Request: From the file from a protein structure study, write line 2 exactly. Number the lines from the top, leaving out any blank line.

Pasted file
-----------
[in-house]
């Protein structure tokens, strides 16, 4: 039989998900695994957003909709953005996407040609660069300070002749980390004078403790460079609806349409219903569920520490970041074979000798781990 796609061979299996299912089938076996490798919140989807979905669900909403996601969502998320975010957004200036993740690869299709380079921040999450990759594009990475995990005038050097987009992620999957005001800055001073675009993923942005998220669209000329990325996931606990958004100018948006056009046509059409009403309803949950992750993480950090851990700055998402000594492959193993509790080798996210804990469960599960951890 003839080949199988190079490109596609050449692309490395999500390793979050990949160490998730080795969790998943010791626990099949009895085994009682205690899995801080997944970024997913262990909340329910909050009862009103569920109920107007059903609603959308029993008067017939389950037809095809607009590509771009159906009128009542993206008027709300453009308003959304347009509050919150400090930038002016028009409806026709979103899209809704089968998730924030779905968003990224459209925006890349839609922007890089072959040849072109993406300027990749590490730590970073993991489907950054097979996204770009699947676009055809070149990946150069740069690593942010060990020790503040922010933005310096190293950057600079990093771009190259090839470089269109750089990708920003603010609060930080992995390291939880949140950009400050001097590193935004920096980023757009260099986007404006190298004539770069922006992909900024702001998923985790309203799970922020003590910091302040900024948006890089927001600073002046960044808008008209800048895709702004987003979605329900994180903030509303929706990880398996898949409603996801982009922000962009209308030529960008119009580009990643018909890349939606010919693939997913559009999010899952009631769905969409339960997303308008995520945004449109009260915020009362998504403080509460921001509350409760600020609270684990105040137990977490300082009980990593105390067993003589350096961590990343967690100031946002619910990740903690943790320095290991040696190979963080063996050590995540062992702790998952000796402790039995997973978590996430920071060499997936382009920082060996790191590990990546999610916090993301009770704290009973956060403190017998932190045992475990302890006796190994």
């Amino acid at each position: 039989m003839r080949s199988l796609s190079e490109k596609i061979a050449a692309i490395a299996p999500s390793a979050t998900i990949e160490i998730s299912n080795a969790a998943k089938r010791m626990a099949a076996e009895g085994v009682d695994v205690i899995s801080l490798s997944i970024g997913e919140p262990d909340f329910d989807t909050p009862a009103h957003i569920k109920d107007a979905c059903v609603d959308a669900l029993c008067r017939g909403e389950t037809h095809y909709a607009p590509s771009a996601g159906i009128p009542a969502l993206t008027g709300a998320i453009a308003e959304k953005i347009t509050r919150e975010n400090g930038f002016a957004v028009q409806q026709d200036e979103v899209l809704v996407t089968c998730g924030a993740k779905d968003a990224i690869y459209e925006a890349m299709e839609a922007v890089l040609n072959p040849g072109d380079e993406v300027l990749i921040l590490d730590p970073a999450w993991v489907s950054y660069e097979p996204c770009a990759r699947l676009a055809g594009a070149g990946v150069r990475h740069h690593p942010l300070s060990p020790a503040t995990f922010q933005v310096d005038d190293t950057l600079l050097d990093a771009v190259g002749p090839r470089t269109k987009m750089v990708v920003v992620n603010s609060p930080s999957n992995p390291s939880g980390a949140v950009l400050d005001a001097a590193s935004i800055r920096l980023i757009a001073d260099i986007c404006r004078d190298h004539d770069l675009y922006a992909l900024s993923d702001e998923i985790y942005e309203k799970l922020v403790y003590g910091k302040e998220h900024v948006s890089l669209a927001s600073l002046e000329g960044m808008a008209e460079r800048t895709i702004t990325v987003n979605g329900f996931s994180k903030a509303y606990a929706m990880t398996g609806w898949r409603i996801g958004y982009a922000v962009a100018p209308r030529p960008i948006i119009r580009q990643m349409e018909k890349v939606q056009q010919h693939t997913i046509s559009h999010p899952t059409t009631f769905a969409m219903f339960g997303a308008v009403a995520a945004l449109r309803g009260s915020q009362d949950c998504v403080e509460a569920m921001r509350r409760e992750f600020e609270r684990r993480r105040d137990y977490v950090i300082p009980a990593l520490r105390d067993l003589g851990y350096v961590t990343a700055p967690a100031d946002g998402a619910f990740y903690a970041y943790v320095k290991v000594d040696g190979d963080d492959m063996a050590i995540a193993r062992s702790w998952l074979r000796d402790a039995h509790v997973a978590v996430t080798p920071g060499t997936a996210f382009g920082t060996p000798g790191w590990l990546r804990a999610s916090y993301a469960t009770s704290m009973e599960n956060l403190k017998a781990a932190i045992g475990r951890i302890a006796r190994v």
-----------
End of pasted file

């Protein structure tokens, strides 16, 4: 039989998900695994957003909709953005996407040609660069300070002749980390004078403790460079609806349409219903569920520490970041074979000798781990 796609061979299996299912089938076996490798919140989807979905669900909403996601969502998320975010957004200036993740690869299709380079921040999450990759594009990475995990005038050097987009992620999957005001800055001073675009993923942005998220669209000329990325996931606990958004100018948006056009046509059409009403309803949950992750993480950090851990700055998402000594492959193993509790080798996210804990469960599960951890 003839080949199988190079490109596609050449692309490395999500390793979050990949160490998730080795969790998943010791626990099949009895085994009682205690899995801080997944970024997913262990909340329910909050009862009103569920109920107007059903609603959308029993008067017939389950037809095809607009590509771009159906009128009542993206008027709300453009308003959304347009509050919150400090930038002016028009409806026709979103899209809704089968998730924030779905968003990224459209925006890349839609922007890089072959040849072109993406300027990749590490730590970073993991489907950054097979996204770009699947676009055809070149990946150069740069690593942010060990020790503040922010933005310096190293950057600079990093771009190259090839470089269109750089990708920003603010609060930080992995390291939880949140950009400050001097590193935004920096980023757009260099986007404006190298004539770069922006992909900024702001998923985790309203799970922020003590910091302040900024948006890089927001600073002046960044808008008209800048895709702004987003979605329900994180903030509303929706990880398996898949409603996801982009922000962009209308030529960008119009580009990643018909890349939606010919693939997913559009999010899952009631769905969409339960997303308008995520945004449109009260915020009362998504403080509460921001509350409760600020609270684990105040137990977490300082009980990593105390067993003589350096961590990343967690100031946002619910990740903690943790320095290991040696190979963080063996050590995540062992702790998952000796402790039995997973978590996430920071060499997936382009920082060996790191590990990546999610916090993301009770704290009973956060403190017998932190045992475990302890006796190994």